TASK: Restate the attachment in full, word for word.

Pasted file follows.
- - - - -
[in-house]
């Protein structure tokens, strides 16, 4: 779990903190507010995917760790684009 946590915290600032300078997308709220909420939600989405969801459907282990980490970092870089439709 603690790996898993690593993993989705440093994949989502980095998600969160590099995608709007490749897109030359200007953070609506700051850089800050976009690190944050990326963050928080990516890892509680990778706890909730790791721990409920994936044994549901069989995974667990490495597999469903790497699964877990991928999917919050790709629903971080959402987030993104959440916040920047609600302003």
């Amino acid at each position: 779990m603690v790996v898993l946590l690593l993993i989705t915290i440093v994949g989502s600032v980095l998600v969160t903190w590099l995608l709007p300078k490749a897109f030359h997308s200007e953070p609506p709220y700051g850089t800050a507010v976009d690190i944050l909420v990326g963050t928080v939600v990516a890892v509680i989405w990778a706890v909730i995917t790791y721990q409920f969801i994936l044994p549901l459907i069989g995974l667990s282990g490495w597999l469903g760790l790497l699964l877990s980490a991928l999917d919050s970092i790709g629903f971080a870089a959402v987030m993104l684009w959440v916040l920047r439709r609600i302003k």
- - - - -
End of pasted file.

[in-house]
């Protein structure tokens, strides 16, 4: 779990903190507010995917760790684009 946590915290600032300078997308709220909420939600989405969801459907282990980490970092870089439709 603690790996898993690593993993989705440093994949989502980095998600969160590099995608709007490749897109030359200007953070609506700051850089800050976009690190944050990326963050928080990516890892509680990778706890909730790791721990409920994936044994549901069989995974667990490495597999469903790497699964877990991928999917919050790709629903971080959402987030993104959440916040920047609600302003």
């Amino acid at each position: 779990m603690v790996v898993l946590l690593l993993i989705t915290i440093v994949g989502s600032v980095l998600v969160t903190w590099l995608l709007p300078k490749a897109f030359h997308s200007e953070p609506p709220y700051g850089t800050a507010v976009d690190i944050l909420v990326g963050t928080v939600v990516a890892v509680i989405w990778a706890v909730i995917t790791y721990q409920f969801i994936l044994p549901l459907i069989g995974l667990s282990g490495w597999l469903g760790l790497l699964l877990s980490a991928l999917d919050s970092i790709g629903f971080a870089a959402v987030m993104l684009w959440v916040l920047r439709r609600i302003k």